Back in April, Mike and I decided to interject a shot of home into our nomadic ways by spending the summer in Denver. This meant, for the first time since we initially left our home, we’d have a lot of long-distance relocation logistics to manage. I guess that sounds a little funny, considering we’d been doing a lot of long distance travel planning as we hopped around Central America for the past 2 years. But a big part of why this Denver relocation was a little more complicated is because for the first time in all that time, we were renting an unfurnished apartment in a typical US car-centric city — and were still committed to finding almost all used or upcycled furnishings. After having sold and donated nearly everything we owned before setting off to travel, and after seeing the endless waste of useful stuff in landfills, we weren’t eager to accumulate or throw away more stuff.1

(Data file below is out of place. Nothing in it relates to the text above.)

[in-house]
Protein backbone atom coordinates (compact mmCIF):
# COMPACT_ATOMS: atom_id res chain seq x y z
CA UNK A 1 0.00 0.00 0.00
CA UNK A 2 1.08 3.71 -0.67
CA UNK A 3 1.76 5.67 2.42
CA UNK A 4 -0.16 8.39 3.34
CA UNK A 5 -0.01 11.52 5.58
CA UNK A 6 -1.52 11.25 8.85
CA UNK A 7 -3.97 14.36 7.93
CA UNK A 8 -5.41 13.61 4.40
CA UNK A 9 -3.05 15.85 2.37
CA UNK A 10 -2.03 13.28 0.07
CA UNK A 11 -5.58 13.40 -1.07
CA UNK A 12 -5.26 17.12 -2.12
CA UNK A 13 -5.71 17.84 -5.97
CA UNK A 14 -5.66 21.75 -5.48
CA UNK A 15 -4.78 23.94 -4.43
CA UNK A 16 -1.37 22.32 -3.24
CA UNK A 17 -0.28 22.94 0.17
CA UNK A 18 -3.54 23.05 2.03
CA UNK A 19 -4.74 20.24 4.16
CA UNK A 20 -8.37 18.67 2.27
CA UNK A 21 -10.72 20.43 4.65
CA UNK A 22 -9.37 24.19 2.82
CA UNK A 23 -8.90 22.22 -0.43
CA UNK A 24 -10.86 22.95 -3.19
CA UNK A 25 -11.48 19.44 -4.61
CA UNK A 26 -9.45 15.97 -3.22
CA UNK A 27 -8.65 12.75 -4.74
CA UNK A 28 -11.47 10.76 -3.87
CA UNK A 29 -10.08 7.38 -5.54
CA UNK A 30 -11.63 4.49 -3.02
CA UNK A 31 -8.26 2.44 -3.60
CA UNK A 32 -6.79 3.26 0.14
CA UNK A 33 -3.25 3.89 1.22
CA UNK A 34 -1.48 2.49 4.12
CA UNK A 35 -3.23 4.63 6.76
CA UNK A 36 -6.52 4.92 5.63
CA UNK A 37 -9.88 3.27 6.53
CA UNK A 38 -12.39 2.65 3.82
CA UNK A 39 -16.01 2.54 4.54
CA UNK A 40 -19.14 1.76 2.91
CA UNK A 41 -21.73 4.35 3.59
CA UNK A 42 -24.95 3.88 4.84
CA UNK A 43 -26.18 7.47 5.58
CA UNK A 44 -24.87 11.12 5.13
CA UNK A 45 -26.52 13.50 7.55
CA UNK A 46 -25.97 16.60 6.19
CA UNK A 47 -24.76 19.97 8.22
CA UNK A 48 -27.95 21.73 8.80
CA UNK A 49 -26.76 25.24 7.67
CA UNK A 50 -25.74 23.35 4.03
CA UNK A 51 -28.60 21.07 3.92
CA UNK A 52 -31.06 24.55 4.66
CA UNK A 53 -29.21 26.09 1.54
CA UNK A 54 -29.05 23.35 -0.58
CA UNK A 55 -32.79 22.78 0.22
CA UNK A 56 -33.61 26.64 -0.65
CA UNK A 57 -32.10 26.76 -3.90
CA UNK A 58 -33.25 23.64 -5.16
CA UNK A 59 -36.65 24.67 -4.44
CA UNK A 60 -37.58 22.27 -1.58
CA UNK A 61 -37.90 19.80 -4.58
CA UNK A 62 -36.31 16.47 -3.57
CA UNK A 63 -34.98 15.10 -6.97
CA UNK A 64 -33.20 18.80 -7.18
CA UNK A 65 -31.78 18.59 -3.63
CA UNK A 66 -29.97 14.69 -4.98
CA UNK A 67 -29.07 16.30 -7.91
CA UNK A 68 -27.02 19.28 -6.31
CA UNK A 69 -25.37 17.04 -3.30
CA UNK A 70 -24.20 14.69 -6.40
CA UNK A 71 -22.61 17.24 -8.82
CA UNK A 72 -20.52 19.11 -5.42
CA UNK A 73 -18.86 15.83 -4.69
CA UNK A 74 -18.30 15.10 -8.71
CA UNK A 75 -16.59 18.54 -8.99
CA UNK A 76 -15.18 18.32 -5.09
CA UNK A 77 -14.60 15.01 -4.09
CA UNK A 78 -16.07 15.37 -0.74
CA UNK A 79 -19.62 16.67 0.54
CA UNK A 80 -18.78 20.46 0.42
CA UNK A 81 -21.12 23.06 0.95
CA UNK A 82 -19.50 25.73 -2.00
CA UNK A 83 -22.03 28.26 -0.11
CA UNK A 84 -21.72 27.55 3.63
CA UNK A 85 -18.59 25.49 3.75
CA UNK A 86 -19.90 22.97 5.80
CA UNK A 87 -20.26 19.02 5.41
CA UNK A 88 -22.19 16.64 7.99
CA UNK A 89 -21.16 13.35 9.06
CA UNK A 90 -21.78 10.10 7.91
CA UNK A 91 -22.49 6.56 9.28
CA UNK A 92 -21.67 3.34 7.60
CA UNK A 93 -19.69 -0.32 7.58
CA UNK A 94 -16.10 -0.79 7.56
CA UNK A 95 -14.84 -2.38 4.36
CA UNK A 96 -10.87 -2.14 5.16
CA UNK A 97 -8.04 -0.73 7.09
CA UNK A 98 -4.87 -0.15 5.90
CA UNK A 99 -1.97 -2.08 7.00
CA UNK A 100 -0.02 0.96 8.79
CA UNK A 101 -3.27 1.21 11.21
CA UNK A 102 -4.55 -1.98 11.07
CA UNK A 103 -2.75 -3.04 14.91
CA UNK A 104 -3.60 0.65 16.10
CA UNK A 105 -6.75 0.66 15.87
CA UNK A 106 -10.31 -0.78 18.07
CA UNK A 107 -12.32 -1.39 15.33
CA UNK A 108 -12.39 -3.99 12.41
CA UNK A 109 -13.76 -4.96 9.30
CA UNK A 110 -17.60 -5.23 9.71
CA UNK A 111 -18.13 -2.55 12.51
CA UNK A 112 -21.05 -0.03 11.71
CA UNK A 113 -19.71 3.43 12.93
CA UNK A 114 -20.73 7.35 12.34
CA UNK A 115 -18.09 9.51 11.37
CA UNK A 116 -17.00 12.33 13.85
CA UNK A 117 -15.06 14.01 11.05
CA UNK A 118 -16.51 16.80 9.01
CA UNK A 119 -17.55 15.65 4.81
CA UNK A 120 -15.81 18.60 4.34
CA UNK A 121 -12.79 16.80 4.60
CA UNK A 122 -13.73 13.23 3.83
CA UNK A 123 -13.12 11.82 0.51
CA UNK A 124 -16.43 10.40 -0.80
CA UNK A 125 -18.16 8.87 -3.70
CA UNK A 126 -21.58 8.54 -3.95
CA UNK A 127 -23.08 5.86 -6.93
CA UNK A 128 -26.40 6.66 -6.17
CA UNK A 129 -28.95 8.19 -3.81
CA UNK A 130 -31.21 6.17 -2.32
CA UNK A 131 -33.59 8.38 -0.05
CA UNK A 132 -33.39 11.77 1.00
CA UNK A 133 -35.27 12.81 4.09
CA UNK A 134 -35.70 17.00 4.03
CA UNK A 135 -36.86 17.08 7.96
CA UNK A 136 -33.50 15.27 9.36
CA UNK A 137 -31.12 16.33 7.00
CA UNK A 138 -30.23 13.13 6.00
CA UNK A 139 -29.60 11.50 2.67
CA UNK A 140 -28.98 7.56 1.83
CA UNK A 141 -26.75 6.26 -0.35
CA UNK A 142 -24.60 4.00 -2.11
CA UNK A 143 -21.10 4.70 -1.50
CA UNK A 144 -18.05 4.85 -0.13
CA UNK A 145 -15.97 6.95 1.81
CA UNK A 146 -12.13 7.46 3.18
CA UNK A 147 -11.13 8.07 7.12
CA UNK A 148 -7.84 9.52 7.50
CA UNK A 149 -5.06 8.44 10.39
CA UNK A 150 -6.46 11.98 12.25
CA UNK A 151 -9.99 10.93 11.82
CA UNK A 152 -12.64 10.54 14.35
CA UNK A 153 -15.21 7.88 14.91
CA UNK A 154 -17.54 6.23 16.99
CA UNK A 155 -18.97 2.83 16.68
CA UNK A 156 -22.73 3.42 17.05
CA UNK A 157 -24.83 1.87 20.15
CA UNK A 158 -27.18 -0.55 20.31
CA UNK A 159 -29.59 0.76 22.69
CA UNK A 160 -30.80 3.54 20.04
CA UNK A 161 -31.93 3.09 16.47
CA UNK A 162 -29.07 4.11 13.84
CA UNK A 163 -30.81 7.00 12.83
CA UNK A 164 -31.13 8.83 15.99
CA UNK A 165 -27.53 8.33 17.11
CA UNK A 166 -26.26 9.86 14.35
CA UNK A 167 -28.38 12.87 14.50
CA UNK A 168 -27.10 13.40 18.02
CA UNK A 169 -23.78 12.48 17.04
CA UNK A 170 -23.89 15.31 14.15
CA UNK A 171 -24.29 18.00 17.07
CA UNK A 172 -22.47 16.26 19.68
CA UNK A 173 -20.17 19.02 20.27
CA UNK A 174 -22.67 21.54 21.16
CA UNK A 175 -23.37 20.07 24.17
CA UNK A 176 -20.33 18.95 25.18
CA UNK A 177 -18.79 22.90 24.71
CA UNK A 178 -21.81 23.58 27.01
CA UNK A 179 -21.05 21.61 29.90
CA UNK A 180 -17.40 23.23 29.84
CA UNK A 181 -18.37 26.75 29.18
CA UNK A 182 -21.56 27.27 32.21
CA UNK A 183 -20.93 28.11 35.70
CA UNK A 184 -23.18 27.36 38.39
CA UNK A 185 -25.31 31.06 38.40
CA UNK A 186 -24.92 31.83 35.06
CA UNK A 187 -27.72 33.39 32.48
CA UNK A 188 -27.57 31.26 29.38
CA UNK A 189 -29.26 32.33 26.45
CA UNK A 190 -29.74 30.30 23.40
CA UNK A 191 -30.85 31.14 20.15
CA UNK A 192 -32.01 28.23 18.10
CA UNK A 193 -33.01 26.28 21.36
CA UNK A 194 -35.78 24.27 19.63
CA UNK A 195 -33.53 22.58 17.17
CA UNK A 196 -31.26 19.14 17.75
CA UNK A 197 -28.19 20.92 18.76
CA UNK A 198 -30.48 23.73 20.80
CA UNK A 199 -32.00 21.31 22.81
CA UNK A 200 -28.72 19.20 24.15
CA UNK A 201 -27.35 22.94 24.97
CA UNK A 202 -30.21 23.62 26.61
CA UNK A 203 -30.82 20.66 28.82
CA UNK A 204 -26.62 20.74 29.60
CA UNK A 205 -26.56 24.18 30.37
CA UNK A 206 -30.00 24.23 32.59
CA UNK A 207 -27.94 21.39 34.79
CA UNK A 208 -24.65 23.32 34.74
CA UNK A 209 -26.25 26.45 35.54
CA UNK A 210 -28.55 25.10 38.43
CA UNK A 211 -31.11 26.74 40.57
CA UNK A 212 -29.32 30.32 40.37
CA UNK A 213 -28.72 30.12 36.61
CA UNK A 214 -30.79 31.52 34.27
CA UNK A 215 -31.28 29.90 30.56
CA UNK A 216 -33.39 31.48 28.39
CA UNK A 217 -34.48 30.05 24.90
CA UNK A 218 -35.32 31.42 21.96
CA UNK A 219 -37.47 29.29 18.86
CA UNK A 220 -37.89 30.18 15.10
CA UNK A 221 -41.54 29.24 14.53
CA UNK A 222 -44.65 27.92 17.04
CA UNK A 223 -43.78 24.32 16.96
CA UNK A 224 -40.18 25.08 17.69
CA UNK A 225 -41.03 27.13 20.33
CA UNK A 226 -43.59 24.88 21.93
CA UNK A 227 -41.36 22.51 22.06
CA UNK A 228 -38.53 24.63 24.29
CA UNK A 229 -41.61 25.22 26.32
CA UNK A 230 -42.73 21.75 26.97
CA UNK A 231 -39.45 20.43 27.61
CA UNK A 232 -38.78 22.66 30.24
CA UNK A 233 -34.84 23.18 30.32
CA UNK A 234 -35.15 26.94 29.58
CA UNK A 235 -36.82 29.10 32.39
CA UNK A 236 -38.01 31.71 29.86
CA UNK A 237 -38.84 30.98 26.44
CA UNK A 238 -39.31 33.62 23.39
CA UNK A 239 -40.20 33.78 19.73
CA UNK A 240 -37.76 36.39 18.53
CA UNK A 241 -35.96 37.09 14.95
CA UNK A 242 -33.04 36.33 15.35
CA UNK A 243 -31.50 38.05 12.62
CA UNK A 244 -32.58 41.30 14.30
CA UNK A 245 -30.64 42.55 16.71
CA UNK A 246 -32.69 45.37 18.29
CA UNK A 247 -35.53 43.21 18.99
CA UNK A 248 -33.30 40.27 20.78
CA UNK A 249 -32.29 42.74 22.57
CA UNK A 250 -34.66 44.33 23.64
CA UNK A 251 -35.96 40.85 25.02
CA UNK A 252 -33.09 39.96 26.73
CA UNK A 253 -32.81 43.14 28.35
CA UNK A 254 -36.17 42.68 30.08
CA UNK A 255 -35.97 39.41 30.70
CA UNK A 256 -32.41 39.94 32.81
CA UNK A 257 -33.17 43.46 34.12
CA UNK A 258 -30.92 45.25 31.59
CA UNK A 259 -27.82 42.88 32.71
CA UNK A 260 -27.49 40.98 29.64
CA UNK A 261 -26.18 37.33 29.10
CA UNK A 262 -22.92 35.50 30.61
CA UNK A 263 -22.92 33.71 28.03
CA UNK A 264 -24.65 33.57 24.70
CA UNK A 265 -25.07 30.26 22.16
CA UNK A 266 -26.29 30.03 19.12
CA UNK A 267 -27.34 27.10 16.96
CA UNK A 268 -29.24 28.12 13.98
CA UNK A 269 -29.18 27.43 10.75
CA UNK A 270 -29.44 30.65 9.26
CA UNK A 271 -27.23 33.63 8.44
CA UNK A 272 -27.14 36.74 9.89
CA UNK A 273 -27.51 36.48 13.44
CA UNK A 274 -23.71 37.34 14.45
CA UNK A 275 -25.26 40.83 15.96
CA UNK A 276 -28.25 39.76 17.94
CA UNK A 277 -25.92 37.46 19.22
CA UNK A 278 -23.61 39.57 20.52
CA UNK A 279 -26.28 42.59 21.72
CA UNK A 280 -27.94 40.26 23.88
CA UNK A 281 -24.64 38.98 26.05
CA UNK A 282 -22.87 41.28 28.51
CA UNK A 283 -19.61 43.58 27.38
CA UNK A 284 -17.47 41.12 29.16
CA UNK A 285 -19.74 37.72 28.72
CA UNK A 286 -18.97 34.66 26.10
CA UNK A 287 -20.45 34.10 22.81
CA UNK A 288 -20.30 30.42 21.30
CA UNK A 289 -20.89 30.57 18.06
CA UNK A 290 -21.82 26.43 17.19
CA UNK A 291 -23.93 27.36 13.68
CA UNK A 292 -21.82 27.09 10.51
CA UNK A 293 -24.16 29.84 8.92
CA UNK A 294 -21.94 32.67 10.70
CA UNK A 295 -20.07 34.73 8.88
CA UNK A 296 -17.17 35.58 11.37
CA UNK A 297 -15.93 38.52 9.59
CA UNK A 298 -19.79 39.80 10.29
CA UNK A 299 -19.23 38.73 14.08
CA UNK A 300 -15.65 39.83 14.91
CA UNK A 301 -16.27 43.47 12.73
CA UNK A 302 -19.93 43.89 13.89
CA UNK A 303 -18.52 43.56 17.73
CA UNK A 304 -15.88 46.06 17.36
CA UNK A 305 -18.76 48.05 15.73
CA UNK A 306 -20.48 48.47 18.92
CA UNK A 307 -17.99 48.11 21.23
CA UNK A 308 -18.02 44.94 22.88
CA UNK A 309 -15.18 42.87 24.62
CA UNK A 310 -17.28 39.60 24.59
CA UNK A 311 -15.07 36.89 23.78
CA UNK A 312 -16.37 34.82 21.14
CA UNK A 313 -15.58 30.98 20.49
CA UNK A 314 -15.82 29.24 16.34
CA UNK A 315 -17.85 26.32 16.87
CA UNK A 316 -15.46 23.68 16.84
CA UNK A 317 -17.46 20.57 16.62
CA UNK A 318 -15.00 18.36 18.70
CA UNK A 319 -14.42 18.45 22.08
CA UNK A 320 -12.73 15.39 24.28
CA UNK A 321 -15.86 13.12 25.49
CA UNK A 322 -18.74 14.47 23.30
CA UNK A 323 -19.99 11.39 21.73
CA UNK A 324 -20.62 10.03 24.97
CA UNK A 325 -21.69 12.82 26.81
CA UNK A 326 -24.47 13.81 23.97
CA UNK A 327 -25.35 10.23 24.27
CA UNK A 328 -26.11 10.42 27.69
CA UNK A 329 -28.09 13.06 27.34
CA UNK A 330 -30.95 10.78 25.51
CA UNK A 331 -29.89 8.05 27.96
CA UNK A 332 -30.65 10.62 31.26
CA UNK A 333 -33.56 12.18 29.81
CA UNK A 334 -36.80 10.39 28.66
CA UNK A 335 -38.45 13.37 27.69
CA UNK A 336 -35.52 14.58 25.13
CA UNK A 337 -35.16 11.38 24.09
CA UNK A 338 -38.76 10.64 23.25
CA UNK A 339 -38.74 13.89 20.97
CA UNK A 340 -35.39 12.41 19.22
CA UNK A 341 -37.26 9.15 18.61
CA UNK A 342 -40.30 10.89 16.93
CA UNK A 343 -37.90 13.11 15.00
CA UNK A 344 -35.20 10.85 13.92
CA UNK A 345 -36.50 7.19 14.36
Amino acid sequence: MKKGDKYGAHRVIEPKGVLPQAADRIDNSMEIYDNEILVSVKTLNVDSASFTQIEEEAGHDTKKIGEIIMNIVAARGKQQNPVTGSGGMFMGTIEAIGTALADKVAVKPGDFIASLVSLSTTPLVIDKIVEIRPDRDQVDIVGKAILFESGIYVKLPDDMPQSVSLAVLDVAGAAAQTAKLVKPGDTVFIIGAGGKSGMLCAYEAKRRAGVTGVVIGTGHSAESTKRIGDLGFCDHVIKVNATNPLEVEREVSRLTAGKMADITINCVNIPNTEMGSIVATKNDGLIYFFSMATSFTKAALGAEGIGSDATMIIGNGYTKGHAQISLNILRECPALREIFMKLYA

Lots of people buy their furnishings and keep them in one house for 20 years or more, which is a great way to keep your carbon footprint in check. Clearly, that’s not our path. So we’re trying to be cool about it here. We’re not experts in carbon footprint reduction by any means, but we’ve learned a few things about using and spending less. The good news is, there are lots and lots of collaborative consumption and specialized social networking sites that enable buyers and borrowers to connect with sellers and renters. We used them to make our landing back home much softer.
So here’s how we moved in and furnished an apartment in the US in 4 days.
Step 1: Find an Apartment